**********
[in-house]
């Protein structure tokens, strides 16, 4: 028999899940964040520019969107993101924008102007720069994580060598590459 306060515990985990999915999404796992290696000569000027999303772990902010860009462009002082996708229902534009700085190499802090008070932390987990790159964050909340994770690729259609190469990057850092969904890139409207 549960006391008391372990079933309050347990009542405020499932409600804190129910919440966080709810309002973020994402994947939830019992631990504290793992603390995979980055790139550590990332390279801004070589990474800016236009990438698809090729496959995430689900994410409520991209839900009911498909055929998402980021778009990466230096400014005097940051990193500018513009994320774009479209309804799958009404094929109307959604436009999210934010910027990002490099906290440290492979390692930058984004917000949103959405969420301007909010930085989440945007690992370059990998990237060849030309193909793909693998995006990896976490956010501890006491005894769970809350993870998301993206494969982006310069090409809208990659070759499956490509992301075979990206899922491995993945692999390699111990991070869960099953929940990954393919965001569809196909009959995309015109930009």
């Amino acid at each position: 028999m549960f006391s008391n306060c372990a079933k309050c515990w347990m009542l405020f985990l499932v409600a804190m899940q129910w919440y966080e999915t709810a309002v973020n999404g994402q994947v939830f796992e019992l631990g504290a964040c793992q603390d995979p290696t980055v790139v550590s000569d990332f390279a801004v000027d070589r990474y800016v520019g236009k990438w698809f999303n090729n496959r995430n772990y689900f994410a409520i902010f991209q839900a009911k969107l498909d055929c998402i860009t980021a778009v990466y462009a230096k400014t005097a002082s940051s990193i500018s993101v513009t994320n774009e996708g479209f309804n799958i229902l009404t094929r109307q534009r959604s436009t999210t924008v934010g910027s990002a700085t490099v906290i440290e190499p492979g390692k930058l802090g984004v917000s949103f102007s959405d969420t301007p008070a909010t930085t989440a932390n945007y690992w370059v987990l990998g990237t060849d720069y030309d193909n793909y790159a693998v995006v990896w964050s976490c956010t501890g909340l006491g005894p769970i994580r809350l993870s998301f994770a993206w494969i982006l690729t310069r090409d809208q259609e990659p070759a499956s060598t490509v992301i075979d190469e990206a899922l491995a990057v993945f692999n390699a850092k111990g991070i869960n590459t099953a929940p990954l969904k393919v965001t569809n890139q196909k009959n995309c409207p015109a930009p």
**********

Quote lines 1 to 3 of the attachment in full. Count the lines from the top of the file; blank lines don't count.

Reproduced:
[in-house]
């Protein structure tokens, strides 16, 4: 028999899940964040520019969107993101924008102007720069994580060598590459 306060515990985990999915999404796992290696000569000027999303772990902010860009462009002082996708229902534009700085190499802090008070932390987990790159964050909340994770690729259609190469990057850092969904890139409207 549960006391008391372990079933309050347990009542405020499932409600804190129910919440966080709810309002973020994402994947939830019992631990504290793992603390995979980055790139550590990332390279801004070589990474800016236009990438698809090729496959995430689900994410409520991209839900009911498909055929998402980021778009990466230096400014005097940051990193500018513009994320774009479209309804799958009404094929109307959604436009999210934010910027990002490099906290440290492979390692930058984004917000949103959405969420301007909010930085989440945007690992370059990998990237060849030309193909793909693998995006990896976490956010501890006491005894769970809350993870998301993206494969982006310069090409809208990659070759499956490509992301075979990206899922491995993945692999390699111990991070869960099953929940990954393919965001569809196909009959995309015109930009």
């Amino acid at each position: 028999m549960f006391s008391n306060c372990a079933k309050c515990w347990m009542l405020f985990l499932v409600a804190m899940q129910w919440y966080e999915t709810a309002v973020n999404g994402q994947v939830f796992e019992l631990g504290a964040c793992q603390d995979p290696t980055v790139v550590s000569d990332f390279a801004v000027d070589r990474y800016v520019g236009k990438w698809f999303n090729n496959r995430n772990y689900f994410a409520i902010f991209q839900a009911k969107l498909d055929c998402i860009t980021a778009v990466y462009a230096k400014t005097a002082s940051s990193i500018s993101v513009t994320n774009e996708g479209f309804n799958i229902l009404t094929r109307q534009r959604s436009t999210t924008v934010g910027s990002a700085t490099v906290i440290e190499p492979g390692k930058l802090g984004v917000s949103f102007s959405d969420t301007p008070a909010t930085t989440a932390n945007y690992w370059v987990l990998g990237t060849d720069y030309d193909n793909y790159a693998v995006v990896w964050s976490c956010t501890g909340l006491g005894p769970i994580r809350l993870s998301f994770a993206w494969i982006l690729t310069r090409d809208q259609e990659p070759a499956s060598t490509v992301i075979d190469e990206a899922l491995a990057v993945f692999n390699a850092k111990g991070i869960n590459t099953a929940p990954l969904k393919v965001t569809n890139q196909k009959n995309c409207p015109a930009p």